restored taftsville bridge, vermont

rediscovering new england (trip report, part 3)

in the first two parts of this series, i have revealed a few things. in part 1, we learned that megan had another life as a horse trainer. in part 2, she revealed the dirty secret that she is part texan.

here is the revelation for part 3: many years ago, i was a resident of boston and worked at the museum of fine arts. what is the reason for my extended residence in beantown? well, that is another story for another time, and probably one i’ll need a beer to tell you about. so you can buy me a beer if you want to hear it.

nevermind. the purpose of this post: trip recap!

new england was, in fact, the actual reason for our trip to america this year. the, if you will, holiday portion of the trip.

restored taftsville bridge, vermont
perfect autumn holiday! taftsville covered bridge, vermont

we landed in boston pretty late, but luckily it is a compact little city and easy to get around on the T (boston’s subway system). it being, perhaps surprisingly, one of the more expensive cities in the US for accommodation, we’d opted to book a few airbnb properties rather than overpay for a mediocre hotel.

the thing about new england is, it is small. and it fills up! and i had not planned properly! i would urge you, if planning a trip to that part of the world, to book accommodation well in advance. especially if you are going to be there during prime leaf peeping and baseball season, such as we were.

our airbnb property – a dark little studio in the up-and-coming jamaica plain neighbourhood with a very odd shower-in-the-entryway setup – was not the best one i’ve stayed in, but considering the savings and last-minute booking, we were pretty pleased. it was just a short hop 10-15 minutes into downtown boston on the T.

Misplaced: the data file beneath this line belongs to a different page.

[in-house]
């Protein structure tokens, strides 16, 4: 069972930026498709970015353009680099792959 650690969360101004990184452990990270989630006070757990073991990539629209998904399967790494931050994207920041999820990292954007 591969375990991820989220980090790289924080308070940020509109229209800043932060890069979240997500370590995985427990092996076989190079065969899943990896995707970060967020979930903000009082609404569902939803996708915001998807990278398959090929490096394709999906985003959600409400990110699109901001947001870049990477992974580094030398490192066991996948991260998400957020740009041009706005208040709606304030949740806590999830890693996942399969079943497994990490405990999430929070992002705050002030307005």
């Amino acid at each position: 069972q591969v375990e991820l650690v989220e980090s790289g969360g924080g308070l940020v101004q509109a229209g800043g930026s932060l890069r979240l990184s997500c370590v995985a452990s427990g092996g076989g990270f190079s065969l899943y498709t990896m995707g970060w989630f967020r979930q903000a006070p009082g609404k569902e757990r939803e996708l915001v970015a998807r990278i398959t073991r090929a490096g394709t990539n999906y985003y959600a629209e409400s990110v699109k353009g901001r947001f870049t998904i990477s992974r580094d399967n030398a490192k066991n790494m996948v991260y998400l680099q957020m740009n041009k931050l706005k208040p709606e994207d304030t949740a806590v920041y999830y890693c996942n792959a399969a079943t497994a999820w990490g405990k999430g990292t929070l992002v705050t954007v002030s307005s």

boston common
boston common on a perfect autumn day.

boston was, as i remembered it, incredible. people were friendlier than i remember them being, perhaps owing to the fact that years ago, it was my first foray into big city life. it was also more compact, more maneuverable than i remember. and the bars were fantastic. we spent three days hopping from beer pub to beer pub, sampling the finest ales of the region, interspersed here and there with some art (museum of fine arts, which has had an incredible upgrade since the days when i used to spend my lunch hour staring at mummies and early 19th century furniture) and lots of ambling. boston is a great city for flaneuring.


leaf peeping along vermont's route 100
leaf peeping along vermont’s route 100

october 2nd marked bill’s and my fourth wedding anniversary, so we hired a car and got down to the business of serious leaf peeping, a peculiar term americans have for driving around and gawking at autumn colour. a stop on the way out of town at walden pond, where henry david thoreau wrote his eponymous dissertation on a life removed from modern trappings, proved a lovely walk and entry into the wilds of new england.

we made our way further north and onto route 100, the classic north-south thoroughfare through vermont that provides incredible leaf peeping as it winds along riversides and over covered bridges in between perfectly groomed, steepled new england towns.